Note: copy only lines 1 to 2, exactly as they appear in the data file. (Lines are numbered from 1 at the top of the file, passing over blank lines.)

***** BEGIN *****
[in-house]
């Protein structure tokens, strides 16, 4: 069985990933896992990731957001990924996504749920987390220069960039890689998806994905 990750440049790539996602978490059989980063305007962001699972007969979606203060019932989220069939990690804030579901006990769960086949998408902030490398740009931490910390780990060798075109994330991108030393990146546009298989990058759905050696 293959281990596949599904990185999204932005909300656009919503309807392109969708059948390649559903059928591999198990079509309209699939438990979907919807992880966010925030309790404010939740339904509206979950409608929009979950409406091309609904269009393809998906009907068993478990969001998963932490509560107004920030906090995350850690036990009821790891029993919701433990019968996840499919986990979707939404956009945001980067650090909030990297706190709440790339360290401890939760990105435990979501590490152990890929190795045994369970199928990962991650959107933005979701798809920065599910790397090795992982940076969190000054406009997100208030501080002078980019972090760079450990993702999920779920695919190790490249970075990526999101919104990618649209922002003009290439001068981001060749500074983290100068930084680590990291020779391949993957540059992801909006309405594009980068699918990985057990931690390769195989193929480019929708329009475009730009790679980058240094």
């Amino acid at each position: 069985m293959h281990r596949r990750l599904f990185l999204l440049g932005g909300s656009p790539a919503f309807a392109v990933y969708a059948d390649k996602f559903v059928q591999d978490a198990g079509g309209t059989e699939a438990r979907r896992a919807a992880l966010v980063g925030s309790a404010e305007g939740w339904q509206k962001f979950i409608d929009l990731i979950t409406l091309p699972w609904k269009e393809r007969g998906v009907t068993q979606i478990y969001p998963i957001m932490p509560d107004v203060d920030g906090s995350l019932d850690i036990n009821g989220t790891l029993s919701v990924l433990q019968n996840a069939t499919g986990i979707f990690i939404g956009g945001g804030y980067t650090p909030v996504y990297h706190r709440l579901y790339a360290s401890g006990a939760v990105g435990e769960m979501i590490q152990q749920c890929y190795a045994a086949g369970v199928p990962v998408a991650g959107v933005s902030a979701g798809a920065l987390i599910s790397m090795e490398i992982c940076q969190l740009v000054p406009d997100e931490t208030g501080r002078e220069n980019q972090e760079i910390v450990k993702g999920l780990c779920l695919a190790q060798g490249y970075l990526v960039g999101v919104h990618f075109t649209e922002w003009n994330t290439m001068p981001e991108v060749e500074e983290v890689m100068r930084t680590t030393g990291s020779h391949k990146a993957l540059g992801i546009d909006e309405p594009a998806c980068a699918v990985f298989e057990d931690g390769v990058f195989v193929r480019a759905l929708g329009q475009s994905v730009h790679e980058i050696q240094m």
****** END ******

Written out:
[in-house]
């Protein structure tokens, strides 16, 4: 069985990933896992990731957001990924996504749920987390220069960039890689998806994905 990750440049790539996602978490059989980063305007962001699972007969979606203060019932989220069939990690804030579901006990769960086949998408902030490398740009931490910390780990060798075109994330991108030393990146546009298989990058759905050696 293959281990596949599904990185999204932005909300656009919503309807392109969708059948390649559903059928591999198990079509309209699939438990979907919807992880966010925030309790404010939740339904509206979950409608929009979950409406091309609904269009393809998906009907068993478990969001998963932490509560107004920030906090995350850690036990009821790891029993919701433990019968996840499919986990979707939404956009945001980067650090909030990297706190709440790339360290401890939760990105435990979501590490152990890929190795045994369970199928990962991650959107933005979701798809920065599910790397090795992982940076969190000054406009997100208030501080002078980019972090760079450990993702999920779920695919190790490249970075990526999101919104990618649209922002003009290439001068981001060749500074983290100068930084680590990291020779391949993957540059992801909006309405594009980068699918990985057990931690390769195989193929480019929708329009475009730009790679980058240094």